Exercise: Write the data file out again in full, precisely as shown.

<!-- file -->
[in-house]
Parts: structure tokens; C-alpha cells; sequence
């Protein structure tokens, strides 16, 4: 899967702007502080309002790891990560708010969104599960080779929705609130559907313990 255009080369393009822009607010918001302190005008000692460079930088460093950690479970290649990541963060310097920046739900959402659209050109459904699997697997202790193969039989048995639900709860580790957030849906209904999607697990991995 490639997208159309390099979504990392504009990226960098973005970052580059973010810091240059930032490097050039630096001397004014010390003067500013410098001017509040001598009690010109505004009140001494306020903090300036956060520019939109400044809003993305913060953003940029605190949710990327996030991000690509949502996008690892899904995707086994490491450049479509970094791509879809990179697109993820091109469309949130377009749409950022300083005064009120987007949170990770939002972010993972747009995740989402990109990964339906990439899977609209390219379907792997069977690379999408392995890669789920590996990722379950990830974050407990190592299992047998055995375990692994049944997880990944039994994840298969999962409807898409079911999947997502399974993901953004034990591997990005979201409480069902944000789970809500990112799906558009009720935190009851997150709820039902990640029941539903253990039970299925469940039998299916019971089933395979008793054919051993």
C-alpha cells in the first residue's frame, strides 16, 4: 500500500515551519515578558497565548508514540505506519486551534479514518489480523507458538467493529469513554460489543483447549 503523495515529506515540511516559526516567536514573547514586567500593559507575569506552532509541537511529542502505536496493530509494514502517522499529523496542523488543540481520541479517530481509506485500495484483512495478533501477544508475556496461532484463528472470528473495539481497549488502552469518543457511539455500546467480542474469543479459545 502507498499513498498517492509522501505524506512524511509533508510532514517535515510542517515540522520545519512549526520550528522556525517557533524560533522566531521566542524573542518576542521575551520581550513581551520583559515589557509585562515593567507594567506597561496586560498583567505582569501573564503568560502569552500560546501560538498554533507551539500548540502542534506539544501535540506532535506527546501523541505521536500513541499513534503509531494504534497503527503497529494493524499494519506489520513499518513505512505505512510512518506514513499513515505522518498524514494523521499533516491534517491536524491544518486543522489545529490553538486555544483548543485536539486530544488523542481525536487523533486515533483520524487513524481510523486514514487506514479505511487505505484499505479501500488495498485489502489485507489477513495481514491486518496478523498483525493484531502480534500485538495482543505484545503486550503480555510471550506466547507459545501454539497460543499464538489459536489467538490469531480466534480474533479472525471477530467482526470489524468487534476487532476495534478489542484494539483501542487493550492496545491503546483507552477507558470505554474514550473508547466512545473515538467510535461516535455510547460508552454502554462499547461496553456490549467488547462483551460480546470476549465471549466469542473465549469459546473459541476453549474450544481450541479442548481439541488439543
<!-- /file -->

[in-house]
Parts: structure tokens; C-alpha cells; sequence
């Protein structure tokens, strides 16, 4: 899967702007502080309002790891990560708010969104599960080779929705609130559907313990 255009080369393009822009607010918001302190005008000692460079930088460093950690479970290649990541963060310097920046739900959402659209050109459904699997697997202790193969039989048995639900709860580790957030849906209904999607697990991995 490639997208159309390099979504990392504009990226960098973005970052580059973010810091240059930032490097050039630096001397004014010390003067500013410098001017509040001598009690010109505004009140001494306020903090300036956060520019939109400044809003993305913060953003940029605190949710990327996030991000690509949502996008690892899904995707086994490491450049479509970094791509879809990179697109993820091109469309949130377009749409950022300083005064009120987007949170990770939002972010993972747009995740989402990109990964339906990439899977609209390219379907792997069977690379999408392995890669789920590996990722379950990830974050407990190592299992047998055995375990692994049944997880990944039994994840298969999962409807898409079911999947997502399974993901953004034990591997990005979201409480069902944000789970809500990112799906558009009720935190009851997150709820039902990640029941539903253990039970299925469940039998299916019971089933395979008793054919051993």
C-alpha cells in the first residue's frame, strides 16, 4: 500500500515551519515578558497565548508514540505506519486551534479514518489480523507458538467493529469513554460489543483447549 503523495515529506515540511516559526516567536514573547514586567500593559507575569506552532509541537511529542502505536496493530509494514502517522499529523496542523488543540481520541479517530481509506485500495484483512495478533501477544508475556496461532484463528472470528473495539481497549488502552469518543457511539455500546467480542474469543479459545 502507498499513498498517492509522501505524506512524511509533508510532514517535515510542517515540522520545519512549526520550528522556525517557533524560533522566531521566542524573542518576542521575551520581550513581551520583559515589557509585562515593567507594567506597561496586560498583567505582569501573564503568560502569552500560546501560538498554533507551539500548540502542534506539544501535540506532535506527546501523541505521536500513541499513534503509531494504534497503527503497529494493524499494519506489520513499518513505512505505512510512518506514513499513515505522518498524514494523521499533516491534517491536524491544518486543522489545529490553538486555544483548543485536539486530544488523542481525536487523533486515533483520524487513524481510523486514514487506514479505511487505505484499505479501500488495498485489502489485507489477513495481514491486518496478523498483525493484531502480534500485538495482543505484545503486550503480555510471550506466547507459545501454539497460543499464538489459536489467538490469531480466534480474533479472525471477530467482526470489524468487534476487532476495534478489542484494539483501542487493550492496545491503546483507552477507558470505554474514550473508547466512545473515538467510535461516535455510547460508552454502554462499547461496553456490549467488547462483551460480546470476549465471549466469542473465549469459546473459541476453549474450544481450541479442548481439541488439543